Jun 16, 2017 rated it it was amazing
I personally felt that this was the best volume yet. T'Challa is finally the man that he should be, Queen Shuri is some sort of mystical, ancient Wakanda badass with a great outfit, plus there is plenty of war AND exposition. This seemed more thoughtfully put together and the reader learned more about Wakanda (nation & people) than I think came across the previous volumes. ...more
Owen Townend
A sensible ending to the political drama. With so many elements of Wakanda disenfranchised with the current kingship, compromise is truly the only way forward. Though the extremist faction isn't so easily appeased, Coates opts for the next best scenario.

Above all else I'm relieved that forgiveness proved more vital than vengeance to this tale. While T'Challa and Shuri could have exacted punishment, they opted to be better and take proper care of their people. Then again you wouldn't want superhe
Esme Stevenson
Sep 19, 2018 rated it liked it
This was the book that originally made me pick up the series. The cover art was so striking, it caught my attention. I enjoyed the series as a whole, but looking at other reviews I see I'm not alone in thinking that this graphic novel was written like a straight up novel. The story itself was great, thought-provoking and challenging, but it felt somewhat poorly executed with in a graphic novel setting. Ta-Nehisi Coates seems like a wonderful writer, and I would be interested in picking up one of ...more
Alex Sarll
The revolution/insurgency/civil war in Wakanda reaches its climax, and Coates has plenty to say about the uneasy alliances such times bring, the messy compromises, and the need still to know when and where you really can’t compromise: “A philosopher brandishes an impractical morality, while a king preaches an immoral practicality.” In the first volume I was uneasy with the way his take on Wakanda seemed to be playing into cliches of Africa, but if that was ever the case it’s far less so now: wit ...more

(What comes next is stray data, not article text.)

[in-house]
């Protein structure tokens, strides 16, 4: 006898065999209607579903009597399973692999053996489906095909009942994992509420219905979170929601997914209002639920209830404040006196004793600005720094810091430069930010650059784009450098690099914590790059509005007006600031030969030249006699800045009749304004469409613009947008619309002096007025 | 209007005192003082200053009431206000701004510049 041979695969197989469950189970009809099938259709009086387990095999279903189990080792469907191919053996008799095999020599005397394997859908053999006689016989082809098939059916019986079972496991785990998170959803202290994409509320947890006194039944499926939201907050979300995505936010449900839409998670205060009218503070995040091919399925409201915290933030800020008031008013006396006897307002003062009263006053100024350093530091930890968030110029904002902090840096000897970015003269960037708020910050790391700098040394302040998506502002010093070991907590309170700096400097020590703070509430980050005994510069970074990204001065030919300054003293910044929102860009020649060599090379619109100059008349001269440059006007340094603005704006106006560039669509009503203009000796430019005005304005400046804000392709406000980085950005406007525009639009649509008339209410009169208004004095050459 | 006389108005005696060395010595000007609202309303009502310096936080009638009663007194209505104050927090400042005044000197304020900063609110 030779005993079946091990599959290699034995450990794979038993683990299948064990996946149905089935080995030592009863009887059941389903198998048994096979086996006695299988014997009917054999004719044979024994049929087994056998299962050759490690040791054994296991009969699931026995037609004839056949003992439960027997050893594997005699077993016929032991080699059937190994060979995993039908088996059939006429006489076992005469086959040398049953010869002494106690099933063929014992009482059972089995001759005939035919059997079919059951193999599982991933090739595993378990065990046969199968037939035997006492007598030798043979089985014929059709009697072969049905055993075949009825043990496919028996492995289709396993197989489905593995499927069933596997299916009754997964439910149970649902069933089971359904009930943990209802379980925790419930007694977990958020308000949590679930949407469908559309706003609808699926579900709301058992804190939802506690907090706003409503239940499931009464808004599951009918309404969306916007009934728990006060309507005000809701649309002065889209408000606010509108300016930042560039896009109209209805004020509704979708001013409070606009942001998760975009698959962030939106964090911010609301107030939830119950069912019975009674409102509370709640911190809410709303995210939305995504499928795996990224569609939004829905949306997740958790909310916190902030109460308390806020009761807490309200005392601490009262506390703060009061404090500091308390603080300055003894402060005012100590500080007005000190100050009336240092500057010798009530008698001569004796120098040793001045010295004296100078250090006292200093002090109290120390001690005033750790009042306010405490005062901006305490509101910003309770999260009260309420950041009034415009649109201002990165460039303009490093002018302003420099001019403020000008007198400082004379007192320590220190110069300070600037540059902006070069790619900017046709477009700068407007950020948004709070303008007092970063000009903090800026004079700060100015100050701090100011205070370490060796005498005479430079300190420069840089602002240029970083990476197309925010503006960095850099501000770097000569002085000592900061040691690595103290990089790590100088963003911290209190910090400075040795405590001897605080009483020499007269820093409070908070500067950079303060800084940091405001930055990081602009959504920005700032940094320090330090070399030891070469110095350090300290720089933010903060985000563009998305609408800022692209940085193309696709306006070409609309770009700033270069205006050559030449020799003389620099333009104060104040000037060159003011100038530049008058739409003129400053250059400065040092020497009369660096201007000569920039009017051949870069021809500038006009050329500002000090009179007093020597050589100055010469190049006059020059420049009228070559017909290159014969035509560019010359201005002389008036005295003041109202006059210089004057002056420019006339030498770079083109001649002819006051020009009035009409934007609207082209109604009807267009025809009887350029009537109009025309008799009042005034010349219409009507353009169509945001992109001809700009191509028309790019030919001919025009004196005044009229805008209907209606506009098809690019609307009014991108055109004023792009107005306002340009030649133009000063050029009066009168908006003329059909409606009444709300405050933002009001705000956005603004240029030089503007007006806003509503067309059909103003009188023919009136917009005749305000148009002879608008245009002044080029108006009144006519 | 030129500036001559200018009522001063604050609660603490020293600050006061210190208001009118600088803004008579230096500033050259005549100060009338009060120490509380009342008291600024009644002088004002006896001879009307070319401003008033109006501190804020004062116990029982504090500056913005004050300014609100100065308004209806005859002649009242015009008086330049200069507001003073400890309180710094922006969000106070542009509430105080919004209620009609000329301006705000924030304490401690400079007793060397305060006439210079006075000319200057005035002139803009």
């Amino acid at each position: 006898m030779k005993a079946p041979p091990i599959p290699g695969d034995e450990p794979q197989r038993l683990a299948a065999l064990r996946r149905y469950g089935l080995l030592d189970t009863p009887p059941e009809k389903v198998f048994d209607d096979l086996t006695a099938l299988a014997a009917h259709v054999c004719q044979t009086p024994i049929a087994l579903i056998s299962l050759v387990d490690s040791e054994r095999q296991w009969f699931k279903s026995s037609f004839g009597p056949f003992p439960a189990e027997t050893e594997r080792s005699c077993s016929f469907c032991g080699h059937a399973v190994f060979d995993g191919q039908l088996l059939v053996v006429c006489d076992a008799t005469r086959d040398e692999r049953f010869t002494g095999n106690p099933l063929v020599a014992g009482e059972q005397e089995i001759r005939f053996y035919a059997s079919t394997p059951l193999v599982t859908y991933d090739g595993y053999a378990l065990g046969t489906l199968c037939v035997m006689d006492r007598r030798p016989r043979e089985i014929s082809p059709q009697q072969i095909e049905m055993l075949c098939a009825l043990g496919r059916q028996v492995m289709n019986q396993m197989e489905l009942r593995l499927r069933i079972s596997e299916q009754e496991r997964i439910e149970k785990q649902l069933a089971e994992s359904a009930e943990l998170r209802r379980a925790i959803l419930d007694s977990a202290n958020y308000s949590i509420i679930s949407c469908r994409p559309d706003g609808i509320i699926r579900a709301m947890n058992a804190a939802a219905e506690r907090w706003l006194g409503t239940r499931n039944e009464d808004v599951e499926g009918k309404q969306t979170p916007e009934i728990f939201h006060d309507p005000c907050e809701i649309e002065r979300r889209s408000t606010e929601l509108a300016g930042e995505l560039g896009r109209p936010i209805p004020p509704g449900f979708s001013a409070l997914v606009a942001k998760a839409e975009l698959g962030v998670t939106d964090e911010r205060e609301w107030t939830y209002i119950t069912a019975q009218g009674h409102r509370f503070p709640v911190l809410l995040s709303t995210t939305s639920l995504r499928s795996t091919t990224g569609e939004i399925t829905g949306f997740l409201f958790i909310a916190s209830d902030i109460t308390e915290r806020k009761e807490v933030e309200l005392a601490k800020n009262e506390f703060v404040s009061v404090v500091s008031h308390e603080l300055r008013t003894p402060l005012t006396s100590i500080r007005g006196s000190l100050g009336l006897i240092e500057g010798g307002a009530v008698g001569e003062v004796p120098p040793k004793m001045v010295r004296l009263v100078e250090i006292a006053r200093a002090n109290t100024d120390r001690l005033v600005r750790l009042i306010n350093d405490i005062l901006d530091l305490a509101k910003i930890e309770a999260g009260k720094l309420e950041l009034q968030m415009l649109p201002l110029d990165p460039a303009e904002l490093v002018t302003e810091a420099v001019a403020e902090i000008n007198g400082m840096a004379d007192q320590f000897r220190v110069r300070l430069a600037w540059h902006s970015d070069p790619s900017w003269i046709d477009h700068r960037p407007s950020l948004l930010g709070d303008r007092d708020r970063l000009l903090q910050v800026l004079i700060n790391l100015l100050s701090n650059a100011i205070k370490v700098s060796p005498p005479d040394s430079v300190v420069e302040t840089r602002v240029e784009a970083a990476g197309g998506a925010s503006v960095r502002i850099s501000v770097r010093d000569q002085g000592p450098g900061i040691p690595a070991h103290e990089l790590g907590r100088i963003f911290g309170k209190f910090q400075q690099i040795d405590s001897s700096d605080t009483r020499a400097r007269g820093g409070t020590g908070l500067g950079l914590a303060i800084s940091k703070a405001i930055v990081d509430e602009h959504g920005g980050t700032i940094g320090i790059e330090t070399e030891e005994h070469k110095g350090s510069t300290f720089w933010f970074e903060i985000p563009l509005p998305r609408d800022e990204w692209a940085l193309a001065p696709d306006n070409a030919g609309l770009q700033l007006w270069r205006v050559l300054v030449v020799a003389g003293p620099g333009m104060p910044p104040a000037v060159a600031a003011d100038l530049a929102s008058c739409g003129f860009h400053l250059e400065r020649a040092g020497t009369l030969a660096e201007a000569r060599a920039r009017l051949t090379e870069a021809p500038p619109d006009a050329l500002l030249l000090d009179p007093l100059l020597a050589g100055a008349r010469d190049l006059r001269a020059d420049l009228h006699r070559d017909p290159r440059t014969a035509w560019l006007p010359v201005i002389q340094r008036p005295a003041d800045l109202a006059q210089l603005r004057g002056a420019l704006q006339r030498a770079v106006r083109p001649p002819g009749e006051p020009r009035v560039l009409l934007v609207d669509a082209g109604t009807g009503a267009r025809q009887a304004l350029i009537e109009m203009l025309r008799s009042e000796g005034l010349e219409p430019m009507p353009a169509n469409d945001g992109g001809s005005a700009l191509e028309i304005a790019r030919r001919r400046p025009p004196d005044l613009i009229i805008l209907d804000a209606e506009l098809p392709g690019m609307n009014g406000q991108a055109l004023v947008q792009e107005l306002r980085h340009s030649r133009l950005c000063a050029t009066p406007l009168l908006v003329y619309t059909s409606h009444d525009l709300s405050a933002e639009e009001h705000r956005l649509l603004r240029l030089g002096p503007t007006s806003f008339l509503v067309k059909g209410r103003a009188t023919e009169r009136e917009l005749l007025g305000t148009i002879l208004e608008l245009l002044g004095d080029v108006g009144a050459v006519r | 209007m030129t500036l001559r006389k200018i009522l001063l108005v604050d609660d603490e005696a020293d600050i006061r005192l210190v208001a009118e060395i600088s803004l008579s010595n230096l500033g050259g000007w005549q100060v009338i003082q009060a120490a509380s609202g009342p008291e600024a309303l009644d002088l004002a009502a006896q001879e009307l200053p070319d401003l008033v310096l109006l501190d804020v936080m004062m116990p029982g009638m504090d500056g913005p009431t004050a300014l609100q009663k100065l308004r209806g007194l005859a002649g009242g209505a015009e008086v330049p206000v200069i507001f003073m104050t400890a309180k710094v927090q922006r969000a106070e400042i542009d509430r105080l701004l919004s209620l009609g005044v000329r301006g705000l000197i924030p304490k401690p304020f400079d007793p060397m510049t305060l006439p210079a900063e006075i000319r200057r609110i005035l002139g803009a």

Okay work, I feel as though I'm losing parts of the story even though I am reading them in sequence. I feel as though I need to go back and read more about what happened prior to Coates' run in order to fully understand what is happening now. Also the continued use of Wakandan terms without a handy translation guide is tiring to me.

All of the above is frustrating to me because I usually love political thrillers and this is working through the coup of a country, with multiple factions trying to a
Jan 07, 2018 rated it liked it
This trade contains the thrilling conclusion to the Nation Under Our Feet storyline, putting a rest to rebellion and facing a bold new future for Wakanda. And then it has part of a confusing New Avengers story line that would probably make a lot more sense in any other context. I'm genuinely not sure why those three issues were added to this trade, because they don't add to this story much at all. Though they feature Black Panther characters, I think they would be better suited to a collection d ...more